An Epiphany

At one point I found myself sitting in a meeting, wondering why only crazy people came to our meetings. Then I wondered, if only crazy people come to our meetings, does this mean that I too am crazy?  Have you ever gone to a 24-hour grocery store at 3 am and wondered to yourself what kind of weirdos shop this late at night, only to realize that you yourself were one of those weirdos shopping at 3 am in the morning? Yeah, me neither….

*The head of the ministry and my former boss.  Names have been changed.

20

Jan

Millionaire Matchmaker & Bathroom Power Plays

My former boss, the prophet, felt that his calling was to leaders in ministry, government, and the marketplace. As such, he occasionally “ministered” (I have my own thoughts on what ACTUALLY went down in those ministry meetings, but I’ll save that for another post) to wealthy individuals. And by wealthy, I mean wealthy: multimillionaires.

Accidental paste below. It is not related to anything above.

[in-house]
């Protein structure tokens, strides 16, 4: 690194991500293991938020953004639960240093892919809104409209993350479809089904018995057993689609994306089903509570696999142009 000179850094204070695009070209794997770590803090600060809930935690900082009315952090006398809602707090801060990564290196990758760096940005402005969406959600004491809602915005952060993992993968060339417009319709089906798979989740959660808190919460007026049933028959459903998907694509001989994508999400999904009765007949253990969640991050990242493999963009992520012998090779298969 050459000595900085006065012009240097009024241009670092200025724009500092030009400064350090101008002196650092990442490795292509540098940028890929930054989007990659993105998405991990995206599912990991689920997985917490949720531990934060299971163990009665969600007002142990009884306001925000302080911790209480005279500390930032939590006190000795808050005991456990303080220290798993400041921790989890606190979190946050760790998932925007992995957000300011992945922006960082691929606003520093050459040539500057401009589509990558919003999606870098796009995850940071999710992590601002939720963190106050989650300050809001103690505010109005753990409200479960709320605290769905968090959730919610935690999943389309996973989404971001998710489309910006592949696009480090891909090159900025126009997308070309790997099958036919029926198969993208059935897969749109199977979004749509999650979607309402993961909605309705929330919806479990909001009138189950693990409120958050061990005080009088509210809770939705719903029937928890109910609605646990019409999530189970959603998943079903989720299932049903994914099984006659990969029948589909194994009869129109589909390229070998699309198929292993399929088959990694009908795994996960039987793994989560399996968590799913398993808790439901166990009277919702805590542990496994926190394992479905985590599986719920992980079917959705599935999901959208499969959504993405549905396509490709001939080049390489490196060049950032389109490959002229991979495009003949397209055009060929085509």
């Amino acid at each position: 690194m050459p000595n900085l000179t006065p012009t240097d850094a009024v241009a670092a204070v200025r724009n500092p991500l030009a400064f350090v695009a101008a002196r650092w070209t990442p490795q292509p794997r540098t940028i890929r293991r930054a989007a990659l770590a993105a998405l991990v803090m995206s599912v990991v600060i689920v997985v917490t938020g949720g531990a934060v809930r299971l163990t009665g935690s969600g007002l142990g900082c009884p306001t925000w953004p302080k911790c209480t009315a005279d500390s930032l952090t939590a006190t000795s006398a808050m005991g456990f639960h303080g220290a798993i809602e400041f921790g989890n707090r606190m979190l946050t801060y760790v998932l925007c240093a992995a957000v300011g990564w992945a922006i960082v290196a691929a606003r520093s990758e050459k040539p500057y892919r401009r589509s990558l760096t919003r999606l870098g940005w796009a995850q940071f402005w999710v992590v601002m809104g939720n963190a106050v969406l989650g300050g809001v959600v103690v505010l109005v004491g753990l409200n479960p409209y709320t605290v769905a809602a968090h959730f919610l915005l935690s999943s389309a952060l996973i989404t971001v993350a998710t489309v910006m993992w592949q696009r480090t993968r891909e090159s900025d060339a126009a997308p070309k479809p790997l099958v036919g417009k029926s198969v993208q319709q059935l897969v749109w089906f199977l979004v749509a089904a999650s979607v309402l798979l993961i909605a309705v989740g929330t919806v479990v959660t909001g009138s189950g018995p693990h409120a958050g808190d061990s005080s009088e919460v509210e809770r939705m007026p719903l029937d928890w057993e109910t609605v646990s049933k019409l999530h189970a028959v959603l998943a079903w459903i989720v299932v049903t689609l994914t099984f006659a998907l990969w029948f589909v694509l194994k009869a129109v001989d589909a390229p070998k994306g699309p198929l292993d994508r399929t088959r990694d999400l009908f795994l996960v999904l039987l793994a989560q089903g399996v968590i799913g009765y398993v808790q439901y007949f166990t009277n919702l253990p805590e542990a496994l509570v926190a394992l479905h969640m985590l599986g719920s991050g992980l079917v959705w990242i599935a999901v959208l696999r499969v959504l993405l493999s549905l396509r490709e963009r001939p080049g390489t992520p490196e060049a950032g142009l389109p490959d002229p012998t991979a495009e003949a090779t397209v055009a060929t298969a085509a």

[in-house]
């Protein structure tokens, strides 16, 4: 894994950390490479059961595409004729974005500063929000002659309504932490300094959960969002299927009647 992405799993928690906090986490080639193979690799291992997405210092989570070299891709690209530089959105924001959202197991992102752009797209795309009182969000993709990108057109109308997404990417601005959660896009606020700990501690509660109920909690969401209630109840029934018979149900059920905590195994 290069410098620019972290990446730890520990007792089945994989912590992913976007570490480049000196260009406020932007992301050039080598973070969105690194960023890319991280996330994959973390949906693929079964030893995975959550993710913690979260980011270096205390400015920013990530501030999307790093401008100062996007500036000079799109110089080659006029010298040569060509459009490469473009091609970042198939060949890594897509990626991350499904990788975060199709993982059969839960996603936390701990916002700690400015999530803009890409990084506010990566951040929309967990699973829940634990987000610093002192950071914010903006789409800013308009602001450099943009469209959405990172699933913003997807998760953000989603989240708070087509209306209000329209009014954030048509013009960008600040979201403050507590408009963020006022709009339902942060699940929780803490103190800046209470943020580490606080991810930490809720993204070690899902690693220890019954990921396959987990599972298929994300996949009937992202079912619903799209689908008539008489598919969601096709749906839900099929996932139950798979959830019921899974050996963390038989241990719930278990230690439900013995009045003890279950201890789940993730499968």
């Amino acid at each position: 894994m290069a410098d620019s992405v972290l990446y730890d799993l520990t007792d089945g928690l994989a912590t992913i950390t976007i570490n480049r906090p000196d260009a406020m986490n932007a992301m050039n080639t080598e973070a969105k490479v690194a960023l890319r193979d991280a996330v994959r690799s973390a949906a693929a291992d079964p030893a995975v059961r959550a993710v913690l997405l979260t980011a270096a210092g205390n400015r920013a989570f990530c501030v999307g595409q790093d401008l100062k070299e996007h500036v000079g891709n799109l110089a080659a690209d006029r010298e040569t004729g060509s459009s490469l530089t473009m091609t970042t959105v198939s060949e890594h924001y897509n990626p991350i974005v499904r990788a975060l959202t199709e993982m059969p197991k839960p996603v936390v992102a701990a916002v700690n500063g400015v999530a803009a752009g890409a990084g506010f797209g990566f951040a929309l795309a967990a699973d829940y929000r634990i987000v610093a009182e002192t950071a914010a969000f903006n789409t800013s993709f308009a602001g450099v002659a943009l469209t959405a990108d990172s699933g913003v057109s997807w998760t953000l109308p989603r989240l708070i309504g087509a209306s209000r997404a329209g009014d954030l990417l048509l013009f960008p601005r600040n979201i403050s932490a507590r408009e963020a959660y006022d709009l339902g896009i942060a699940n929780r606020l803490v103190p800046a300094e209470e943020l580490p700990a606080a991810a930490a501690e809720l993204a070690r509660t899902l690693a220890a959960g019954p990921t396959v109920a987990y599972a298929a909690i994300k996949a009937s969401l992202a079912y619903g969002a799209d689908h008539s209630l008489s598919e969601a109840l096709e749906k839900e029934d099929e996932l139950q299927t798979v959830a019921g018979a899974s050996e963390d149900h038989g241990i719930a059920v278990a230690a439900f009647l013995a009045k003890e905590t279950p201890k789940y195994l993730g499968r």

Each time, it played out the same way: Wealthy Man would somehow meet my boss. Wealthy Man would then get a “word from the Lord” from my boss; if the word panned out, Wealthy Man usually didn’t give squat to the ministry. As a result, my boss would get angry and often stop taken calls or answering emails. He once asked me to craft a form letter to use in these situations about how there is supposed to be an “exchange between prophets and kings” (apparently my boss felt he was of the Old Testament prophet variety).

Often Wealthy Man would come back to my boss sometime later wanting another word from the Lord, suggesting he would give to the ministry once the next big deal worked out. My boss would minister to him again, and of course the promised money would never materialize. It was like two enablers in a relationship.

My boss did manage to create a more lasting relationship with one multimillionaire, who apparently used to own one of the largest and most lavish homes in Minnesota. We’ll call him “Mr.A”. 

Mr.A seemed like your typical hockey jock Minnesotan who made it big as an entrepreneurial, using his charm and, using DiSC Profile speak, his “High I” to make it big. I don’t think I ever had an unkind word from Mr.A, but I tended to live in fear of his phone calls or office visits. This really had more to do with my boss than Mr.A, however.